faced by the attacker (that only 8 bytes can be modified at a time,

   and the following 8-byte block of data will be corrupted, thus making
   detection likely) are significant, but it is possible that an active
   attacker still might be able to exploit this weakness.

   The tradeoff here is that adding a message authentication code (MAC)
   will significantly increase the number of bytes needed to send a
   single character in the telnet protocol, which will impact
   performance on slow (i.e. dialup) links.

   Encryption modes using 40-bit keys are not to be considered secure.
   The 40 bit key mode CAST5_40_CFB64 is listed here simply to document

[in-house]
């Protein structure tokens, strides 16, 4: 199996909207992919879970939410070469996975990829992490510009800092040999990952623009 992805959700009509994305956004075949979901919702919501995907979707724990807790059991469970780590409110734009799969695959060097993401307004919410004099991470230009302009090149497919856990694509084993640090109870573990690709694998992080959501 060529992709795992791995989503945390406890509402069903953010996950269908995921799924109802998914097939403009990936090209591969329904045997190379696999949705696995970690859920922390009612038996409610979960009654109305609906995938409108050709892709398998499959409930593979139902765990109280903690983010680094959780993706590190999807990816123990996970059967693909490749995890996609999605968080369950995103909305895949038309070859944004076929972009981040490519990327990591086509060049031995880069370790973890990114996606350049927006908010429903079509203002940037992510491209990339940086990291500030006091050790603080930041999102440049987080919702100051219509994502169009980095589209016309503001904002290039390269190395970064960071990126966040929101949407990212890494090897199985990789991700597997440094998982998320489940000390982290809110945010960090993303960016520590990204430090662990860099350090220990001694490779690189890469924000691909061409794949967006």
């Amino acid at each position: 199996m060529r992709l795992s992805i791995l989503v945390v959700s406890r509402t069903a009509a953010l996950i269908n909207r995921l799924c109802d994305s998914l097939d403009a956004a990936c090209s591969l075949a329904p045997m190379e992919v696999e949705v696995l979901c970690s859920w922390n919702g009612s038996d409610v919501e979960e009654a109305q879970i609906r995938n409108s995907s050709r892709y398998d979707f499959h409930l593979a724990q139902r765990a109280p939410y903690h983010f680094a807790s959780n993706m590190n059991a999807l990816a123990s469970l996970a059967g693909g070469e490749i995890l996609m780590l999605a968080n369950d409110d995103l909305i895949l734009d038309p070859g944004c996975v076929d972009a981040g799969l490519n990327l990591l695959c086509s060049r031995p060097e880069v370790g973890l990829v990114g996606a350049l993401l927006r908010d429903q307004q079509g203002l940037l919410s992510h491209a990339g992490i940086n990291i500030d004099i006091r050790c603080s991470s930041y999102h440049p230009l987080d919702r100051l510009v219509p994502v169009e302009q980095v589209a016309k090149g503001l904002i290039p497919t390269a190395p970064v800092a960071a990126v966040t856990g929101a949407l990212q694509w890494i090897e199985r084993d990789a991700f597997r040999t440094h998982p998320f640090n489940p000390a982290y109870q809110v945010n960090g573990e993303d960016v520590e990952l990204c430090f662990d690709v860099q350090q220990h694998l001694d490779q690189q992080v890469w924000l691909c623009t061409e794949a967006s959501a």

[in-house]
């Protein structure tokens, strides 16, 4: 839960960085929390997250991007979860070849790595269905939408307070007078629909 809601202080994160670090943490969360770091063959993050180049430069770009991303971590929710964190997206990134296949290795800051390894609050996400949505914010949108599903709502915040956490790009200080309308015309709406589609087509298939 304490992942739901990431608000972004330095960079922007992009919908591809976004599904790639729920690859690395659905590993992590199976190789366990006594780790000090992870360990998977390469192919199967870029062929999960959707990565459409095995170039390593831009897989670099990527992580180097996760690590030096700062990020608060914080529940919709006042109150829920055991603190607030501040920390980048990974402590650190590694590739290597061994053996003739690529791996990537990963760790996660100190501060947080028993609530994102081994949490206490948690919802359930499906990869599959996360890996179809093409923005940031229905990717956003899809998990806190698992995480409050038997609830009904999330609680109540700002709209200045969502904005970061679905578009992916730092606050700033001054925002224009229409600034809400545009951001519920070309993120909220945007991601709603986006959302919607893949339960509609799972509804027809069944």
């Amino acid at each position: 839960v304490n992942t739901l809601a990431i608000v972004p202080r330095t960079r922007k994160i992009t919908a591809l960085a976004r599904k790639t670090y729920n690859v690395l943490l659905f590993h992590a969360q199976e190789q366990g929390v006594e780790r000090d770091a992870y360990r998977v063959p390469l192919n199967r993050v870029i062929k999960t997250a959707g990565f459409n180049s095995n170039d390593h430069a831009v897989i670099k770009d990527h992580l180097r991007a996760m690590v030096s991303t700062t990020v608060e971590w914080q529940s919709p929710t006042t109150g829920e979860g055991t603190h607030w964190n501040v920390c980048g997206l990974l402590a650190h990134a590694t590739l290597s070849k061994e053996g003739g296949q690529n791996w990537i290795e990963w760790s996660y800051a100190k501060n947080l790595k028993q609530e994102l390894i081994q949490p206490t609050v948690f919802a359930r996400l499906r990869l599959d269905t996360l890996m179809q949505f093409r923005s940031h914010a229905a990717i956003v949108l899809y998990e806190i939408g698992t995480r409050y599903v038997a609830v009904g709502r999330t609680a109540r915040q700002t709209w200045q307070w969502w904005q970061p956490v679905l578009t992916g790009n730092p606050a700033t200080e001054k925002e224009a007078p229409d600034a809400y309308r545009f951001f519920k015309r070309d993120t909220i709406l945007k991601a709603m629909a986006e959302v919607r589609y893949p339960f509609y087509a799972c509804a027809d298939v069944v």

the implementations that are already prevalent on the Internet but
   have never been documented.

7.  Acknowledgments

   This document was based on the "Telnet Encryption: DES 64 bit Cipher
   Feedback" document originally written by Dave Borman of Cray Research
   with the assistance of the IETF Telnet Working Group.

8.  References

   [1] Adams, C., "The CAST-128 Encryption Algorithm", RFC 2144, May
       1997.

Author's Address

   Jeffrey Altman, Editor
   Columbia University
   612 West 115th Street Room 716
   New York NY 10025 USA

   Phone: +1 (212) 854-1344
   EMail: jaltman@columbia.edu

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Acknowledgement

   Funding for the RFC Editor function is currently provided by the
   Internet Society.